Once all necessary agreements are completed, construction can begin on the projects. Work must be completed before the end of 2026, Sanders said. If an approved provider chooses to withdraw participation, funding will move to the next project on the list until available funding is obligated. Board members must approve any changes.

“This entire program has a little less than two years to not only get shovels in the ground and the fiber laid or the towers built, but it has to be operational by early October of 2026,” he said. “We do know that there will be some companies that will get their particular projects done sooner than that.”

After launching a new process for ISPs to seek $374 million in ARPA funding for expanding access to reliable and affordable high-speed internet service in Oklahoma, the OBO received 326 applications by the Oct. 9 deadline to apply. The applications totaled about $5.1 billion, far surpassing the amount available for this round of projects.

Previously, 133 ISPs filed applications totaling about $4 billion of ARPA funds. They were selected from a batch of proposals submitted through the state of Oklahoma’s ARPA portal in 2021, before the Broadband Office was formed, and 2022.

The OBO discarded its original proposals in August after hearing complaints from ISPs and concerns from its governing board members. Sanders said a review of the previously proposed projects and supplemental inquiries showed that some of the state’s most challenging geographical areas would not be serviced under the OBO’s original criteria.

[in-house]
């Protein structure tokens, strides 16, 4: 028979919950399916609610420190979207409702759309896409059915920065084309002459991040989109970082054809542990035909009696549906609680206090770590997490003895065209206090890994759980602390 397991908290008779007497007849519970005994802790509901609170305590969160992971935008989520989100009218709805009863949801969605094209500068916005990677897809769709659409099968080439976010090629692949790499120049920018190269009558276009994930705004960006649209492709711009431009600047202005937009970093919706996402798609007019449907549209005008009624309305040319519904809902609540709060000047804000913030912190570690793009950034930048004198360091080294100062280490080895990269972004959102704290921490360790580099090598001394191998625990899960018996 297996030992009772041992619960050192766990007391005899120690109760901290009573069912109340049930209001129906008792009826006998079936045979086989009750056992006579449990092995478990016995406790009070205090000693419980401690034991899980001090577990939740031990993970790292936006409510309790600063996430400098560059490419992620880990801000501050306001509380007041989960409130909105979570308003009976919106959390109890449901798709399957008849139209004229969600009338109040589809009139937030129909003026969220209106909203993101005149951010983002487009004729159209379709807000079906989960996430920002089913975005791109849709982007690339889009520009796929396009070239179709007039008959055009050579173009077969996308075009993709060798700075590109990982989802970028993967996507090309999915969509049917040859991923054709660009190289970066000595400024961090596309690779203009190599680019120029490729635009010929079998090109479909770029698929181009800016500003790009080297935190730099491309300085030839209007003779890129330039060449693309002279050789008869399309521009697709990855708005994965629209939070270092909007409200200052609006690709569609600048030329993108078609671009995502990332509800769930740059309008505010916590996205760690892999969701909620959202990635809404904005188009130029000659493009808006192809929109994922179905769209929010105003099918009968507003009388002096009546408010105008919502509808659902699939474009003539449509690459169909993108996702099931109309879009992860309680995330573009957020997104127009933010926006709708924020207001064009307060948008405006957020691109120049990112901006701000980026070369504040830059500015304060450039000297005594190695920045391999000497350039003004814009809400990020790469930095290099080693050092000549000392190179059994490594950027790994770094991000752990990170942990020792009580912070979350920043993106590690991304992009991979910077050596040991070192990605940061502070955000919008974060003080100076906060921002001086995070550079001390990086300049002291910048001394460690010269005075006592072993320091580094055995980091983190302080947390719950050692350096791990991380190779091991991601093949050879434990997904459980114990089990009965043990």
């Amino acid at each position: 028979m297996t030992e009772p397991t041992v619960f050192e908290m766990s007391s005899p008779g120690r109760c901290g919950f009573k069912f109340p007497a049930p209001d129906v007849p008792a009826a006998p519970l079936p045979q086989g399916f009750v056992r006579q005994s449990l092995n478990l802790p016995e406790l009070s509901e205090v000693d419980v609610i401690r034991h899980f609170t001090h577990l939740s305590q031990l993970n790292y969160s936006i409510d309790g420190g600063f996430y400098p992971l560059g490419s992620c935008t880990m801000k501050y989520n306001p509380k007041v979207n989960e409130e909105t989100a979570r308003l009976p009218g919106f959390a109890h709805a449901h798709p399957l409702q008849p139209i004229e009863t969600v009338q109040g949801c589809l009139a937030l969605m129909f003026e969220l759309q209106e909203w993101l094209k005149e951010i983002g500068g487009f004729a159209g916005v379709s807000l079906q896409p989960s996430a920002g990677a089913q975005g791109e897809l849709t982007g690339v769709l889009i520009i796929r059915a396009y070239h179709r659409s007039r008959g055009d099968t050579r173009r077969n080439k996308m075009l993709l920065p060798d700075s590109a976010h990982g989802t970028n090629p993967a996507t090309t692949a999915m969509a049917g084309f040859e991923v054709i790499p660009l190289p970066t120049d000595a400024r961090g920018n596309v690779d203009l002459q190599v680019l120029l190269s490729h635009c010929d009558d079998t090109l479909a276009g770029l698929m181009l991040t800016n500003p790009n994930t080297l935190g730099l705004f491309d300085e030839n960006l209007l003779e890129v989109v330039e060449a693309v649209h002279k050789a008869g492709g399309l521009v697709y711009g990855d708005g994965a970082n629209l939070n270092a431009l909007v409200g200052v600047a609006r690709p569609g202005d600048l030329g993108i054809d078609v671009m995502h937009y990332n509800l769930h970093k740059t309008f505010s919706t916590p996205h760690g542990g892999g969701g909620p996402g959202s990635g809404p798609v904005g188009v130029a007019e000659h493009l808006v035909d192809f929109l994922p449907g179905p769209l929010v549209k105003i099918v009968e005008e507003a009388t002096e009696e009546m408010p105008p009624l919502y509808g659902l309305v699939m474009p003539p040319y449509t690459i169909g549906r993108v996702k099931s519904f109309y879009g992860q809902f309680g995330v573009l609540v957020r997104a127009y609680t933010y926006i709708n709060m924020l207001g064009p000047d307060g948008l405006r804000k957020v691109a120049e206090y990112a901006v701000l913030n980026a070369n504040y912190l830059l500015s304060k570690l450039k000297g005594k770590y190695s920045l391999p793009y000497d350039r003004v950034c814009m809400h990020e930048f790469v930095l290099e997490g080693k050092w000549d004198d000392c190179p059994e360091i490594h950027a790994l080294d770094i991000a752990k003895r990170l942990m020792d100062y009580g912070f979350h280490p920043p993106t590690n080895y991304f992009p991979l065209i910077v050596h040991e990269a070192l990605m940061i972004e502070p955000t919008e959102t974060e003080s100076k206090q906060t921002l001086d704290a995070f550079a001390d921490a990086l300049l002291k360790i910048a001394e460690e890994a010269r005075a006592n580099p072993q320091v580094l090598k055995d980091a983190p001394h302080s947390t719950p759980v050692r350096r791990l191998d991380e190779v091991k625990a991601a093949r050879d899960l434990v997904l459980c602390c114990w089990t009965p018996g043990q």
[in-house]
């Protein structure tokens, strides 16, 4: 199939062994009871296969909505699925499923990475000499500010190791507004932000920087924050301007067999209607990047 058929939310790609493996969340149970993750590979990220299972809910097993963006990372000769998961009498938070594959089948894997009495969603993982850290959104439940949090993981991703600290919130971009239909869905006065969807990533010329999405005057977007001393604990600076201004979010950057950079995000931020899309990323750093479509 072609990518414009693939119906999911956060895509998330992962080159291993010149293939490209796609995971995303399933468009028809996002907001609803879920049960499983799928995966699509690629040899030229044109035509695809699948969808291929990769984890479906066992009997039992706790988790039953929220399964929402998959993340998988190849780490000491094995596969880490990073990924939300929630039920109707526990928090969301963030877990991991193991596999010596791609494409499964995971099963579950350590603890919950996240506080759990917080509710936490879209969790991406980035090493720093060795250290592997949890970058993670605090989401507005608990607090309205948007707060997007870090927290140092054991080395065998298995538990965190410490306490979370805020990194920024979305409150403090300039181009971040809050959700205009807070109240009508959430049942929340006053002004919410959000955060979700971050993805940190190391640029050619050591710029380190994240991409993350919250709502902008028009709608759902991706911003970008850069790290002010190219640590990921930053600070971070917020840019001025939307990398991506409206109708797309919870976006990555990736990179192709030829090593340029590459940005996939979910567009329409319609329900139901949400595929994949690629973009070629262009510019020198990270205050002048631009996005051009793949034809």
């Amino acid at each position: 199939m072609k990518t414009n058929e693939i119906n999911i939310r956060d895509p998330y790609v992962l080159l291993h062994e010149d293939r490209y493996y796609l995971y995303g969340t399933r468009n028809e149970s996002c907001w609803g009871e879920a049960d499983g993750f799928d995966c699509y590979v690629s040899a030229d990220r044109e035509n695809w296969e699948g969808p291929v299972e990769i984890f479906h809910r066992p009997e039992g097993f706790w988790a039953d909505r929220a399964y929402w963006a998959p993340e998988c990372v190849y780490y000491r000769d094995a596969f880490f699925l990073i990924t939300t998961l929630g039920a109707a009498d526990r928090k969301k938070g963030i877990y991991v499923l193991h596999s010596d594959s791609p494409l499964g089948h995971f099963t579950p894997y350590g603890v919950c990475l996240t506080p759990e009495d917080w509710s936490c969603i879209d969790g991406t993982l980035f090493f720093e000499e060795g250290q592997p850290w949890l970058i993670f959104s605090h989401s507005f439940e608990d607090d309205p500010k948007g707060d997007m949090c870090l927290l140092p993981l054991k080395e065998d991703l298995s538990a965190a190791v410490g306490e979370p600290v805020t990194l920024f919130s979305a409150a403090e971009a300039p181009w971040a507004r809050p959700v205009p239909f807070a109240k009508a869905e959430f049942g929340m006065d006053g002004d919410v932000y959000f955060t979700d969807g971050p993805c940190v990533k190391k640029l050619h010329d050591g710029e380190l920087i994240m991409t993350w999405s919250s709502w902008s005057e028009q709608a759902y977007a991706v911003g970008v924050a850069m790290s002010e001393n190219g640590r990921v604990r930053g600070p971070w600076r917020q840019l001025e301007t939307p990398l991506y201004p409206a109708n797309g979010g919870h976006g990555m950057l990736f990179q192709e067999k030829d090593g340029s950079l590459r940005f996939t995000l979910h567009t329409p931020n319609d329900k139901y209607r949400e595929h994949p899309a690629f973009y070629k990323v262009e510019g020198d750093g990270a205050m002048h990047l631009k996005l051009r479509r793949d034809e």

The OBO staff reviewed the latest proposals last fall and sent their recommendations to a subcommittee of the governing board. Applicants were scored on a variety of factors, including workforce standards that provided points if a project is governed by “a project labor agreement” and “a community benefits agreement that offers wages at or above the prevailing rate.” Points were also provided if a project applicant proposed high safety standards and committed to hiring “local workers” and “workers from historically underserved communities.”

OBO staff last month reviewed the projects in an effort to avoid awarding grant funds to homes and businesses with existing or planned service. Successfully contested locations were removed from funding consideration, and revised proposals were submitted.

Before the grant review subcommittee chairman, Dwight Hughes, presented the 142 applicants to the board for approval Thursday, board Chairman Jim Meek and member Fob Jones left the room because they said they had a potential conflict of interest. Board Vice Chairwoman Amanda Mullins noted that the board still had a quorum and then read each of the applicants, the counties and the number of unserved or underserved people they would serve.

All of the projects were approved 6-0 unanimously after individual roll-call votes. The voting process took about two hours.

This is the first grant program administered by the OBO. Others will follow, including $159 million from the ARPA Capital Projects Fund and $797.4 million in Broadband Equity, Access and Deployment (BEAD) funds. The BEAD money is expected to be awarded in spring or summer of 2025.